STEM Event At NY Regional Community College Highlights Need For Solar Flare and Space Weather Research

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Medium resolution image of Professor Madigan’s Exhibit, highlighting and showcasing his ongoing research. Click the image to download. Other download options are available below.

Full resolution image (2624 x 2250) is available for download here

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In its support and commitment to STEM and STEM-related fields, Suffolk County Community College consistently hosts NSF-Sponsored STEM events. For two days during the Spring 2015 semester, the college hosted one such event on Wednesday and Thursday, 18 and 19 March during which students and faculty had the opportunity to exhibit and showcase their research projects at the college’s main library.

This author took the opportunity to showcase his work with Solar Flares, Space Weather and his ongoing Solar research, highlighting just how important our understanding of the sun and its cycle is and how it affects our climate and our technology in a world that is increasingly dependent on technology. It is difficult to understate the role solar dynamics plays on the Earth’s near-space environment and that this has a direct impact on our lives. A proper understanding of it is essential in an ever-increasingly technical world and how we establish and implement national and international climate policy.

The full text of Professor Madigan’s exhibit and companion to this piece is available here.

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Professor Madigan fields questions from students regarding his exhibit
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Professor Madigan’s exhibit with poster on display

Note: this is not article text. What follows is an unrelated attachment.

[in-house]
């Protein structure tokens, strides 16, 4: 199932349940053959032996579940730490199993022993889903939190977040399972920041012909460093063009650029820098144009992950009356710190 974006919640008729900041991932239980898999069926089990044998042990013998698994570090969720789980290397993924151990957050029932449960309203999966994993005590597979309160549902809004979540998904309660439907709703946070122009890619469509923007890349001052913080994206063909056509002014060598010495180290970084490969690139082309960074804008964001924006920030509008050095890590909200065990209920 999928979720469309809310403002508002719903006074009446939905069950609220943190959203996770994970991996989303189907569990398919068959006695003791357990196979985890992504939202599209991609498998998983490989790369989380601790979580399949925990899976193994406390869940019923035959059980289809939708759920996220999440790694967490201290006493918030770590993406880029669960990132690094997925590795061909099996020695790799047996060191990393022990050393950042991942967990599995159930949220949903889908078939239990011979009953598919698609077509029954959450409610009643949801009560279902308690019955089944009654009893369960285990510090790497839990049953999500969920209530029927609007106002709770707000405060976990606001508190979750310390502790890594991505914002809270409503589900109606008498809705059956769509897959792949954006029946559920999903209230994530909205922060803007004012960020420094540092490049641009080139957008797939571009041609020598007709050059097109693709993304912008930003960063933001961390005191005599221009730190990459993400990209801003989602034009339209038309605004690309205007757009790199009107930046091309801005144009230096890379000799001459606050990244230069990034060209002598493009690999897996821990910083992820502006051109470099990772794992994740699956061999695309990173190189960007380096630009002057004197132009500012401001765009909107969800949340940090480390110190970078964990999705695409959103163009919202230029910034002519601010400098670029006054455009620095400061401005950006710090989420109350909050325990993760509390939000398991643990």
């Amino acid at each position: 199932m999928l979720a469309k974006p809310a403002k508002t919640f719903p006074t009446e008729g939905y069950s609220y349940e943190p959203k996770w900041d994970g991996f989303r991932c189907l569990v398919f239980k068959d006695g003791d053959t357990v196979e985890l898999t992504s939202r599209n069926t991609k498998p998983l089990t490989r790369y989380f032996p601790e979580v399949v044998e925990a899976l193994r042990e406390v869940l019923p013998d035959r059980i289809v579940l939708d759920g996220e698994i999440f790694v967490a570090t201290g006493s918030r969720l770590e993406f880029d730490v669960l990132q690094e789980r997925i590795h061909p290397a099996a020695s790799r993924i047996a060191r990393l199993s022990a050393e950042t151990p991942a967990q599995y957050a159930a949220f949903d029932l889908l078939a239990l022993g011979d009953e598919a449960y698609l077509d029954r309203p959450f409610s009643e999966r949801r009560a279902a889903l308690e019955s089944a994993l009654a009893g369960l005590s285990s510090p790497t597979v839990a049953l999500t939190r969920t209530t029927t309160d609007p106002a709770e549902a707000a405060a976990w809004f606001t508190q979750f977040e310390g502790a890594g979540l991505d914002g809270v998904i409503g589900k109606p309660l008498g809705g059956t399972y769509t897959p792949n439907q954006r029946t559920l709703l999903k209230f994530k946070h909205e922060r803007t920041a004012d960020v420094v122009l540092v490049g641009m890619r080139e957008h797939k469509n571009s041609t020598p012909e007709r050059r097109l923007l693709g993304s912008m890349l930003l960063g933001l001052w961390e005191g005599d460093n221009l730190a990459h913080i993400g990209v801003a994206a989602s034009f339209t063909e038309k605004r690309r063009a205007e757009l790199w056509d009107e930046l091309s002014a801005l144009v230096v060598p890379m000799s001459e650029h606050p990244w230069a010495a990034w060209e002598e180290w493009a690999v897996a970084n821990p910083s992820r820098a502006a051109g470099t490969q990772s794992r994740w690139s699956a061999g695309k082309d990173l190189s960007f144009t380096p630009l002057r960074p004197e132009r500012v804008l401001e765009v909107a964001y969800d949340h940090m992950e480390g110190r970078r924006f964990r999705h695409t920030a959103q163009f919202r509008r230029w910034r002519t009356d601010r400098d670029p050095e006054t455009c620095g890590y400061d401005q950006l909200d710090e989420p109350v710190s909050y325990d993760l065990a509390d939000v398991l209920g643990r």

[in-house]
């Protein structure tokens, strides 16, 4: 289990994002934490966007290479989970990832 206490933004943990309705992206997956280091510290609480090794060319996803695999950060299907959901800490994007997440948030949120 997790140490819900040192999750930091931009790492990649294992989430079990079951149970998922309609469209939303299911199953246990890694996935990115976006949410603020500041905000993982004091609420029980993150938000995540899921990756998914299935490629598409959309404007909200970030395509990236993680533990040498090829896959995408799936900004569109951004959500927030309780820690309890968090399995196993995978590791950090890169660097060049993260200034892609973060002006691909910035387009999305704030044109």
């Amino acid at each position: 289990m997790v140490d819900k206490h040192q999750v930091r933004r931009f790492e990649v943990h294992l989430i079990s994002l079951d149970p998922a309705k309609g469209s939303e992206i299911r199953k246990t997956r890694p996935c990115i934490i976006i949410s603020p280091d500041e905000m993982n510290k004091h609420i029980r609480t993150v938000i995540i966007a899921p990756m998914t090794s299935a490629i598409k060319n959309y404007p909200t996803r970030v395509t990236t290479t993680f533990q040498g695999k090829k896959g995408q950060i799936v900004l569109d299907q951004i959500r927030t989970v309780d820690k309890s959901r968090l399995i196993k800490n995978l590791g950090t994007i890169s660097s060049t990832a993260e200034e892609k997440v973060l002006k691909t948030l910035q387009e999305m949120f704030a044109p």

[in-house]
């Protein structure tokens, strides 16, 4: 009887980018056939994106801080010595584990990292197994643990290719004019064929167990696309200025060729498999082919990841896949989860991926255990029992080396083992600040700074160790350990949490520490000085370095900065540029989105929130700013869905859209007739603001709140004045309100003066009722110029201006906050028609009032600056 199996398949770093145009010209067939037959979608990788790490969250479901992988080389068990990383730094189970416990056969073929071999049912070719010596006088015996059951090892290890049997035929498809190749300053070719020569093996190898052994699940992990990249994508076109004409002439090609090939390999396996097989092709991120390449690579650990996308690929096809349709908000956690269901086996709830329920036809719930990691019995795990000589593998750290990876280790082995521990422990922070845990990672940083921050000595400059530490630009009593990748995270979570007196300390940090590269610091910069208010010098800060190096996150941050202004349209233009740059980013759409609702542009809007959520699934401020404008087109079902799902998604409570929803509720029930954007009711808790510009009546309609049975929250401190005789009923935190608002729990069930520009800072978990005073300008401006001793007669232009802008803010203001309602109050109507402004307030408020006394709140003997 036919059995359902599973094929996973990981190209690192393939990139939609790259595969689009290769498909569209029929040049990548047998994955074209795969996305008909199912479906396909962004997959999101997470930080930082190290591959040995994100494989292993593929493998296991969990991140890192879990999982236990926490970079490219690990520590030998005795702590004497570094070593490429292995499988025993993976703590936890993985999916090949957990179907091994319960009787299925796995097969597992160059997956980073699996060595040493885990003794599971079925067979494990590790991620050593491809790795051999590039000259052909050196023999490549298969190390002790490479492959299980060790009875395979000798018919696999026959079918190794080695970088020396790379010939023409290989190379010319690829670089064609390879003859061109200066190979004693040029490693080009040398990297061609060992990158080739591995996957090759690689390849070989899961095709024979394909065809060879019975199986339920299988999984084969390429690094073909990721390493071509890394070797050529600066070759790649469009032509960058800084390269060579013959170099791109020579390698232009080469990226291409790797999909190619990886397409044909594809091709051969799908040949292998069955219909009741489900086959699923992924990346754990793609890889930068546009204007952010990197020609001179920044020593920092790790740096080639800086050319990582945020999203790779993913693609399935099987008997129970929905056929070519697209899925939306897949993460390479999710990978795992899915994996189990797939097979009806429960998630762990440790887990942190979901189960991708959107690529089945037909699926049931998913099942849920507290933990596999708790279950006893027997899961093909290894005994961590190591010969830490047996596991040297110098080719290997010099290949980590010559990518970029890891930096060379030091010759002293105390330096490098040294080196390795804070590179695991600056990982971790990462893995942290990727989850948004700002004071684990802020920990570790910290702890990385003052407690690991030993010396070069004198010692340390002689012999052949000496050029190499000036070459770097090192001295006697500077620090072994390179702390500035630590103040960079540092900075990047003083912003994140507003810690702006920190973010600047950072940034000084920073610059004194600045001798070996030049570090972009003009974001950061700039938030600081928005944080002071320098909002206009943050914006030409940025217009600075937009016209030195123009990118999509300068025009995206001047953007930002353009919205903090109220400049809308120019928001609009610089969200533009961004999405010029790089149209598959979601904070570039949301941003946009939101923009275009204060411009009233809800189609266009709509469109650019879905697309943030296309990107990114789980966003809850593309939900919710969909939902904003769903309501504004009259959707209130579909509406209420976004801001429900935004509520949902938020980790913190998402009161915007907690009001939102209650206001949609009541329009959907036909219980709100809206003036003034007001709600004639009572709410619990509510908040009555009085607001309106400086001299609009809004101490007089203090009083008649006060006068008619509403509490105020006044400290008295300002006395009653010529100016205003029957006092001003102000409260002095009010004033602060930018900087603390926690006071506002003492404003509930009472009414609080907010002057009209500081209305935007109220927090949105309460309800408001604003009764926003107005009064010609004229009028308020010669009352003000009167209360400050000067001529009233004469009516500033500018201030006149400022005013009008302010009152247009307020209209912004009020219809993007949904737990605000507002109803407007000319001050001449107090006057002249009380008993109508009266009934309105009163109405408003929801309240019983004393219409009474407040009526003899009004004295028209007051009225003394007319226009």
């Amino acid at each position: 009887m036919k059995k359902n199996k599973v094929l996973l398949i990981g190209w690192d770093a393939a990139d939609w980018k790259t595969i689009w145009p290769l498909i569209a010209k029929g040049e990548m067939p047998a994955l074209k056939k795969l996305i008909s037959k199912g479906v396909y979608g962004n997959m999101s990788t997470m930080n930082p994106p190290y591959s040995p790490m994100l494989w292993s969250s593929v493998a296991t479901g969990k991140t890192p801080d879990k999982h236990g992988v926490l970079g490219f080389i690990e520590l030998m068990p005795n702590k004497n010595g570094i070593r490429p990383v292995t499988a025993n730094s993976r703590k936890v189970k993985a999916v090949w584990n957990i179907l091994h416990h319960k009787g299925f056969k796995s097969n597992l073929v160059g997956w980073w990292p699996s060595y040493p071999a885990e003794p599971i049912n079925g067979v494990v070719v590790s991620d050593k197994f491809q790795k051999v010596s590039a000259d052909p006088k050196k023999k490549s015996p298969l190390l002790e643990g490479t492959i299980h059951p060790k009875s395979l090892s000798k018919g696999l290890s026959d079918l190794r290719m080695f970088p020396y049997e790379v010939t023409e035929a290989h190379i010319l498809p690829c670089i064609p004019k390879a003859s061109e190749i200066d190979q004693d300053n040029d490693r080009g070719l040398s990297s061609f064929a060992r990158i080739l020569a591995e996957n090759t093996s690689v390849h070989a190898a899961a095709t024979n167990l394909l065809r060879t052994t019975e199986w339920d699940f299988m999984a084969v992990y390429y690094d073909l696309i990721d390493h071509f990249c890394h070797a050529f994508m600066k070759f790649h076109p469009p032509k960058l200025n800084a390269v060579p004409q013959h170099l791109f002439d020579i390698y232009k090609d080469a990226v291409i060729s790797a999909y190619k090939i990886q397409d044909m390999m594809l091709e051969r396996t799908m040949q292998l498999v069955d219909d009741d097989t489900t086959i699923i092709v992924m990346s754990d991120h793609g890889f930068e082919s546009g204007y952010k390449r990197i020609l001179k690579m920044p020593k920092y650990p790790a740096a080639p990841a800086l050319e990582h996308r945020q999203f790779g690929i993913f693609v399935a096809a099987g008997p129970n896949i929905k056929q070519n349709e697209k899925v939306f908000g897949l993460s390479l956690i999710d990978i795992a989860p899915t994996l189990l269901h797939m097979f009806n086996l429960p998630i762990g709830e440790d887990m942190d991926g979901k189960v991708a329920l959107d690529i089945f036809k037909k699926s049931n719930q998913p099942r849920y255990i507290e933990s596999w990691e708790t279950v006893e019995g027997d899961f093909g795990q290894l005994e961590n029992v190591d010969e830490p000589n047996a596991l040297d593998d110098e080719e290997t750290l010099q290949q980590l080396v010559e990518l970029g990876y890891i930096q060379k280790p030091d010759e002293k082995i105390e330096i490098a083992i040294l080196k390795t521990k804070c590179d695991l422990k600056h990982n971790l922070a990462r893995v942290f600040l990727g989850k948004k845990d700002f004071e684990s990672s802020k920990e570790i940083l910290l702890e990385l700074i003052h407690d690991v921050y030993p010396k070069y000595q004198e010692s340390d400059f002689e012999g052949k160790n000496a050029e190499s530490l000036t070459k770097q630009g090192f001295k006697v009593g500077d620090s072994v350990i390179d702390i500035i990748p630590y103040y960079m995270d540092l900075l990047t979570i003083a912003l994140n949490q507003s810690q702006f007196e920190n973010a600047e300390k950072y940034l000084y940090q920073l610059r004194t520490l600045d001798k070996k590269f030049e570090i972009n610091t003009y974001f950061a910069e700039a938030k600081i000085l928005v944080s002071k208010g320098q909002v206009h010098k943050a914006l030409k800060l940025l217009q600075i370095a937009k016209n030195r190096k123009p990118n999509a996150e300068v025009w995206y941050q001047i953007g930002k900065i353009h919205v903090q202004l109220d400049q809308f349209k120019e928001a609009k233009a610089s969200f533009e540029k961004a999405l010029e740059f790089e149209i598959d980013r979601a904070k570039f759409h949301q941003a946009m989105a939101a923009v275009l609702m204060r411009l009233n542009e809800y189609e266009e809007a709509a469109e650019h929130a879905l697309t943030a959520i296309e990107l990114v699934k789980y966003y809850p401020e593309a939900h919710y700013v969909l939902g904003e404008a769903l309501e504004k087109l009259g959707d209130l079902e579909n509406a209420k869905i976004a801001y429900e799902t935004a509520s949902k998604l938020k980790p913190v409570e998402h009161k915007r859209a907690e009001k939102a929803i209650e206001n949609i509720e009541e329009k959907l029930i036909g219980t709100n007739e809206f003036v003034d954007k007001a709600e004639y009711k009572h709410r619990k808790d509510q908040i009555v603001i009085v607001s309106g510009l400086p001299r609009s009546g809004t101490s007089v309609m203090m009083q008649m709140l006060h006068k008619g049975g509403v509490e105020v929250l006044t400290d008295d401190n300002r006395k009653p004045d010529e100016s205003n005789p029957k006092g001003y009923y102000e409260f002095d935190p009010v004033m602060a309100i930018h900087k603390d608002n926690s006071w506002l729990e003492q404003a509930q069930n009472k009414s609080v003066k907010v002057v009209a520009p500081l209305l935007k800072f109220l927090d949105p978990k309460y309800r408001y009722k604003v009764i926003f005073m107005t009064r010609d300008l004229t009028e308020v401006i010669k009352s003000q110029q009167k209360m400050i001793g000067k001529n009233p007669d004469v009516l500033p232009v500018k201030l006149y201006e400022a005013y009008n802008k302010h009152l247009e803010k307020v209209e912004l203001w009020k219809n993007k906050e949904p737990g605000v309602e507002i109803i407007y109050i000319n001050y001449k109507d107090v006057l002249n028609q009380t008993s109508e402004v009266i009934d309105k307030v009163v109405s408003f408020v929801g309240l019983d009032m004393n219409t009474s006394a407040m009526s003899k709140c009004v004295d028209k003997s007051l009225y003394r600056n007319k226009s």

Composite video of the Sun on October 22, 2014 as recorded by the Solar Dynamics Observatory. The bright, illuminated regions of the sun that appear in this video are over six million degrees, so hot that iron has been ionized between 11 and 17 times!


Ionospheric Dampening on October 22, 2014. Each of the flares seen in the above video have a corresponding analog represented in this chart.

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Similar to the chart included as part of the integrated poster, above, this illustration shows the ionospheric response and suppression from solar flares as recorded with the college’s space weather and solar flare monitoring equipment. This particular day, October 22, 2014, saw a flurry of solar flares ranging in magnitude from significant C-Class flares through M-Class flares of varying magnitudes to a severe X-Class flare of magnitude 1.6.

Professor Madigan Explaining the difference between a Solar Flare and a Coronal Mass Ejection (CME)


SDO_94-193-335(07242016)Featured image produced by the Solar Dynamics Observatory (SDO): composite of the sun in extreme UltraViolet and soft X-Rays (respective wavelengths: 9.4 nm, 19.3 nm and 33.5 nm) on 22 October, 2014. The bright, illuminated (and “flaring” – bright red-pink) regions of the sun that appear in this image are over six million degrees, so hot that iron has been ionized between 11 and 17 times!


All our science, measured against reality, is primitive and childlike-and yet it is the most precious thing we have

An index of all articles in this blog can be found here

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